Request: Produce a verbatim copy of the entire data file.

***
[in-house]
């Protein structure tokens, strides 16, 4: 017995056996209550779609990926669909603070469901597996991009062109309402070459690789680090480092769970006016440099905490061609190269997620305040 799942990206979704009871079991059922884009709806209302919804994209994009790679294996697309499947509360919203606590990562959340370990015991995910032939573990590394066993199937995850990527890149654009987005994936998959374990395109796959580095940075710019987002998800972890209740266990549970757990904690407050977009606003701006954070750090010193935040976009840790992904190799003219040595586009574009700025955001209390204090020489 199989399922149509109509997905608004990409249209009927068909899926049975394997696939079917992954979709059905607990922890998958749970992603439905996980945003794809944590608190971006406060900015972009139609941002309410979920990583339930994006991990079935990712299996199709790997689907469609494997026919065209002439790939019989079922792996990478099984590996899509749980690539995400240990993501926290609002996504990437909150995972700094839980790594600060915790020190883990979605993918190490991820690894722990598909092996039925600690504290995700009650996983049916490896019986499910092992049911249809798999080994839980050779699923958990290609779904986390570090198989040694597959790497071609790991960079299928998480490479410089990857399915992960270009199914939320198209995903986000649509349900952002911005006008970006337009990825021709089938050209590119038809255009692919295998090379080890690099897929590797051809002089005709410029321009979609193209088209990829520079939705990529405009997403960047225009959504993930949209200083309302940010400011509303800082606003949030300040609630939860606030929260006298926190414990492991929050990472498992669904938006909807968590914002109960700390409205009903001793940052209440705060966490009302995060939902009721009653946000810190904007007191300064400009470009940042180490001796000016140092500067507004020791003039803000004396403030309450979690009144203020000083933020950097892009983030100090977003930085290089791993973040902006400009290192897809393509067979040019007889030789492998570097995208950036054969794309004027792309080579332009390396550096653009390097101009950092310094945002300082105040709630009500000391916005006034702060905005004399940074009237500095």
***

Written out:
[in-house]
């Protein structure tokens, strides 16, 4: 017995056996209550779609990926669909603070469901597996991009062109309402070459690789680090480092769970006016440099905490061609190269997620305040 799942990206979704009871079991059922884009709806209302919804994209994009790679294996697309499947509360919203606590990562959340370990015991995910032939573990590394066993199937995850990527890149654009987005994936998959374990395109796959580095940075710019987002998800972890209740266990549970757990904690407050977009606003701006954070750090010193935040976009840790992904190799003219040595586009574009700025955001209390204090020489 199989399922149509109509997905608004990409249209009927068909899926049975394997696939079917992954979709059905607990922890998958749970992603439905996980945003794809944590608190971006406060900015972009139609941002309410979920990583339930994006991990079935990712299996199709790997689907469609494997026919065209002439790939019989079922792996990478099984590996899509749980690539995400240990993501926290609002996504990437909150995972700094839980790594600060915790020190883990979605993918190490991820690894722990598909092996039925600690504290995700009650996983049916490896019986499910092992049911249809798999080994839980050779699923958990290609779904986390570090198989040694597959790497071609790991960079299928998480490479410089990857399915992960270009199914939320198209995903986000649509349900952002911005006008970006337009990825021709089938050209590119038809255009692919295998090379080890690099897929590797051809002089005709410029321009979609193209088209990829520079939705990529405009997403960047225009959504993930949209200083309302940010400011509303800082606003949030300040609630939860606030929260006298926190414990492991929050990472498992669904938006909807968590914002109960700390409205009903001793940052209440705060966490009302995060939902009721009653946000810190904007007191300064400009470009940042180490001796000016140092500067507004020791003039803000004396403030309450979690009144203020000083933020950097892009983030100090977003930085290089791993973040902006400009290192897809393509067979040019007889030789492998570097995208950036054969794309004027792309080579332009390396550096653009390097101009950092310094945002300082105040709630009500000391916005006034702060905005004399940074009237500095």